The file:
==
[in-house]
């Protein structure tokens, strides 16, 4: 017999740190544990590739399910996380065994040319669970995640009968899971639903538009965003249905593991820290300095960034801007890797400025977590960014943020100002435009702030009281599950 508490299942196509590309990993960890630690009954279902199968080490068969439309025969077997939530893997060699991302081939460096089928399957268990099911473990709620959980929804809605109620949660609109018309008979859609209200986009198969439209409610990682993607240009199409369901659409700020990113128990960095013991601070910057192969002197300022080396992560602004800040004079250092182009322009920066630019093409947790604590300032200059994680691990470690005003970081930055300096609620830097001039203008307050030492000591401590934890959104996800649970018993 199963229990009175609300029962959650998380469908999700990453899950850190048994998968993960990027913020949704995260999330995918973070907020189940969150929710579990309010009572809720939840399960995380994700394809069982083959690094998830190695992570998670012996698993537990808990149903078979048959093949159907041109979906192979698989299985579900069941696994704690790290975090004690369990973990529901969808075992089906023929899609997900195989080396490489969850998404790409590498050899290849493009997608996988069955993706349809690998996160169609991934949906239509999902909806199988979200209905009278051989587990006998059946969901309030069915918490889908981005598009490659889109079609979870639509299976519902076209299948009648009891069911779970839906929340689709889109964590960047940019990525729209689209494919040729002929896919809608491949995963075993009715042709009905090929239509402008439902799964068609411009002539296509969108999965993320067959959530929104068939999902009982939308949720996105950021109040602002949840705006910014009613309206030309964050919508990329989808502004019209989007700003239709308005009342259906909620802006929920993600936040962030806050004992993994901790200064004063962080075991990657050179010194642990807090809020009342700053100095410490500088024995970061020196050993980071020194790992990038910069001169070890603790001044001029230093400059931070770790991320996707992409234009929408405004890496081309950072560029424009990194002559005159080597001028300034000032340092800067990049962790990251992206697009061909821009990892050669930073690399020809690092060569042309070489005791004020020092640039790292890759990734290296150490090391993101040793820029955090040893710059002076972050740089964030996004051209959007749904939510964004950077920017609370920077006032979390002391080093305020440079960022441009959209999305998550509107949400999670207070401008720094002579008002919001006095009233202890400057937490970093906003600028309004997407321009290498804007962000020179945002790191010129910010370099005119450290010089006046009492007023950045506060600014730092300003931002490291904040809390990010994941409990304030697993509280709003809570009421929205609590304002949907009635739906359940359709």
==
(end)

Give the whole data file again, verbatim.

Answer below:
[in-house]
């Protein structure tokens, strides 16, 4: 017999740190544990590739399910996380065994040319669970995640009968899971639903538009965003249905593991820290300095960034801007890797400025977590960014943020100002435009702030009281599950 508490299942196509590309990993960890630690009954279902199968080490068969439309025969077997939530893997060699991302081939460096089928399957268990099911473990709620959980929804809605109620949660609109018309008979859609209200986009198969439209409610990682993607240009199409369901659409700020990113128990960095013991601070910057192969002197300022080396992560602004800040004079250092182009322009920066630019093409947790604590300032200059994680691990470690005003970081930055300096609620830097001039203008307050030492000591401590934890959104996800649970018993 199963229990009175609300029962959650998380469908999700990453899950850190048994998968993960990027913020949704995260999330995918973070907020189940969150929710579990309010009572809720939840399960995380994700394809069982083959690094998830190695992570998670012996698993537990808990149903078979048959093949159907041109979906192979698989299985579900069941696994704690790290975090004690369990973990529901969808075992089906023929899609997900195989080396490489969850998404790409590498050899290849493009997608996988069955993706349809690998996160169609991934949906239509999902909806199988979200209905009278051989587990006998059946969901309030069915918490889908981005598009490659889109079609979870639509299976519902076209299948009648009891069911779970839906929340689709889109964590960047940019990525729209689209494919040729002929896919809608491949995963075993009715042709009905090929239509402008439902799964068609411009002539296509969108999965993320067959959530929104068939999902009982939308949720996105950021109040602002949840705006910014009613309206030309964050919508990329989808502004019209989007700003239709308005009342259906909620802006929920993600936040962030806050004992993994901790200064004063962080075991990657050179010194642990807090809020009342700053100095410490500088024995970061020196050993980071020194790992990038910069001169070890603790001044001029230093400059931070770790991320996707992409234009929408405004890496081309950072560029424009990194002559005159080597001028300034000032340092800067990049962790990251992206697009061909821009990892050669930073690399020809690092060569042309070489005791004020020092640039790292890759990734290296150490090391993101040793820029955090040893710059002076972050740089964030996004051209959007749904939510964004950077920017609370920077006032979390002391080093305020440079960022441009959209999305998550509107949400999670207070401008720094002579008002919001006095009233202890400057937490970093906003600028309004997407321009290498804007962000020179945002790191010129910010370099005119450290010089006046009492007023950045506060600014730092300003931002490291904040809390990010994941409990304030697993509280709003809570009421929205609590304002949907009635739906359940359709």